2 Senate Ex. Doc. 6, 39th Cong., 2nd Sess., Serial Vol. 1276, pp. 107 – 108.

3 House Ex. Doc. 70, 39th Cong., 1st Sess., Serial Vol. 1256, p. 4; Senate Ex. Doc. 6, 39th Cong., 2nd Sess., Serial Vol. 1276, p. 104; For a discussion of wage and share contracts relating to the Freedmen's Bureau's activities in North Carolina, see Roberta Sue Alexander, North Carolina Faces the Freedmen; Race Relations During Presidential Reconstruction, 1865–67 (Durham: Duke University Press, 1985), pp. 96 – 112.

4 House Ex. Doc. 11, 39th Cong., 1st Sess. Serial Vol. 1255, p. 45.

5 Senate Ex. Doc. 6, 39th Cong., 2nd Sess., Serial Vol. 1276, pp. 101 – 102.

6 Alexander, North Carolina Faces the Freedmen, pp.112 – 119; See also, Rebecca Scott, "The Battle Over the Child: Child Apprenticeship and the Freedmen's Bureau in North Carolina," Prologue: The Journal of the National Archives 10, No. 2 ( Summer 1978): 101 – 113.

7 Senate Ex. Doc. 6, 39th Cong., 2nd Sess., Serial Vol. 1276, pp. 104 – 105.
Freedmen's Bureau Personnel in North Carolina:
This list provides the names and dates of service of known Freedmen's Bureau personnel at selected subordinate field offices for North Carolina. Additional information regarding persons assigned to various field offices might be found among the Bureau's Washington headquarters station books and rosters of military officers and civilians on duty in the states and other appointment-related records.

NORTH CAROLINA HEADQUARTERS

June 1865—May 1866 -- Assistant Commissioner Col. Elipahalet Whittlesey

May—June 1866 -- Assistant Commissioner Bvt. Maj. Gen. Thomas H. Ruger

June—November 1866 -- Assistant Commissioner Bvt. Maj. Gen. John C. Robinson

November 1866—April 1867 -- Acting Assistant Commissioner Col. James V. Bomford

April 1867—October 1868 -- Assistant Commissioner Bvt. Maj. Gen. Nelson A Miles

October 1868—January 1869 -- Assistant Commissioner Bvt. Lt. Col. Jacob F. Chur

April—May 1869 -- Assistant Commissioner Bvt. Lt. Col. Charles E. Compton

ASHEVILLE

May-Nov. 1866 -- Assistant Superintendent Patrick E. Murphy

July 1867-Sept. 1868 -- Agent Oscar Eastmond

BEAUFORT

Dec. 1865-June 1867 -- Assistant Superintendent Richard Dillon

June 1867-Mar. 1868 -- Subassistant Commissioner Richard Dillon

Mar.-June 1868 -- Subassistant Commissioner, Owen Jay Sweet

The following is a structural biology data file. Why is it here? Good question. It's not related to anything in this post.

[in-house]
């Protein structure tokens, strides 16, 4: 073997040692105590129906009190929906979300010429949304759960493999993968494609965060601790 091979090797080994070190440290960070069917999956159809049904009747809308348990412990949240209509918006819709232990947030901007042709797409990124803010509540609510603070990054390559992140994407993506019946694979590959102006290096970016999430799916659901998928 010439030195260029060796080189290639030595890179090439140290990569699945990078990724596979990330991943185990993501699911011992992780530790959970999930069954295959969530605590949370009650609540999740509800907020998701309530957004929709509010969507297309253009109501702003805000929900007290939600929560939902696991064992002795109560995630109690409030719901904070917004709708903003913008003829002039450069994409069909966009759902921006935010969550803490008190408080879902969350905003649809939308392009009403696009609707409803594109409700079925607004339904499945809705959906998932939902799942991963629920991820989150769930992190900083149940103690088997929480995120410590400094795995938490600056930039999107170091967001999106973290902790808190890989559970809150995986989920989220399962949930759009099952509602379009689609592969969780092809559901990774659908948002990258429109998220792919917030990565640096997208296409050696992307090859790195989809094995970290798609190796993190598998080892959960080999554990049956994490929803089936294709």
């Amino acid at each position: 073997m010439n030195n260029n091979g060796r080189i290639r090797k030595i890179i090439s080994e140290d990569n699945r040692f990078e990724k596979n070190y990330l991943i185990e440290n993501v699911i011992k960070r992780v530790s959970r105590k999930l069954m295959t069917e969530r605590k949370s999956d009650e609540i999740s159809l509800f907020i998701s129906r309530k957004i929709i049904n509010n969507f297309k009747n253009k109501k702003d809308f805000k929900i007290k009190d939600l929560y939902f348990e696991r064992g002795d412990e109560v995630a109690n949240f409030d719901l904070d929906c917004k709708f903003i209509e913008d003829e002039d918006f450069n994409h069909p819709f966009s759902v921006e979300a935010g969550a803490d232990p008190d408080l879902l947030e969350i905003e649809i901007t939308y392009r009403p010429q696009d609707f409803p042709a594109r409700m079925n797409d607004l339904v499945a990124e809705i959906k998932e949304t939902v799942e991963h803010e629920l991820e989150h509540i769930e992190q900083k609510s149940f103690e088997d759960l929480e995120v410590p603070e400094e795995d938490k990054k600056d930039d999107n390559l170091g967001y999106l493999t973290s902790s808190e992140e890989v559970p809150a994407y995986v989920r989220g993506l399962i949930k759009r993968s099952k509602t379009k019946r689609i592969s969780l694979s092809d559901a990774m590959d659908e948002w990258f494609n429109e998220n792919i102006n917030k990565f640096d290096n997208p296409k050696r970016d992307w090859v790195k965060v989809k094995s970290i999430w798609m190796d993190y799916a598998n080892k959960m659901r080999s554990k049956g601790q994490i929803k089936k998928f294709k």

July-Sept. 1868 -- Subassistant Commissioner, E. C. Gaskill

Sept.-Nov. 1868 -- Subassistant Commissioner Louis E. Granger

CHARLOTTE

May—Sept. 1867 -- Subassistant Commissioner A.W. Shaffer

Sept.—Oct. 1867 -- Subassistant Commissioner H.M. Lazalel

Oct. 1867—Jan. 1868 -- Subassistant Commissioner T.O. McAlpine

Jan.—Nov. 1868 -- Agent T.O. McAlpine

EDENTON

July 1867—May 1868 -- Subassistant Commissioner C.W. Dodge

June 1868 -- Subassistant Commissioner E.C. Gaskill

July—Aug. 1868 -- Subassistant Commissioner C.W. Dodge

Sept.—Nov. 1868 -- Agent C.W. Dodge

ELIZABETH CITY

Jan.—July 1867 -- Assistant Superintendent William H. Doherty

July 1867—Dec. 1868 -- Agent William H. Doherty

FAYETTEVILLE

Nov. 1865 -- Assistant Commissioner Nicholas Yeager

Dec. 1865—Mar. 1866 -- Assistant Superintendent H. C. Laurence

Aug.—Sept. 1866 -- Assistant Superintendent Justin Hadger

May—Dec. 1867 -- Subassistant Commissioner M. Gogswell

Jan.—Mar. 1868 -- Agent Manchester W. Weld

Mar.—Dec. 1868 -- Agent Richard Dillon

FRANKLIN

Sept.—Dec. 1867 -- Subassistant Commissioner George S. Hawley

Jan.-Aug. 1868 -- Agent George S. Hawley

FRANKLINTON

July 1866—July1867 -- Assistant Commissioner Thomas H. Hay

GOLDSBORO

July—Aug. 1865 -- Superintendent J. Murray Hoag

Dec. 1865—May 1866 -- Superintendent G. O. Glavis

May—Aug. 1866 -- Superintendent J. W. Stickney

Feb.—May 1867 -- Assistant Superintendent Hannibal D. Norton

May 1867—Feb. 1868 -- Subassistant Commissioner C. E. Compton

July—Sept. 1867 -- Assistant Subassistant Commissioner J. F. Allison

GRAHAM

Mar.—May 1868 -- Agent Manchester W. Weld

May—Dec. 1868 -- Assistant Subassistant Commissioner Frederick W. Liedtke

GREENSBORO

July 1865—Aug. 1866 -- Assistant Superintendent Asa Teal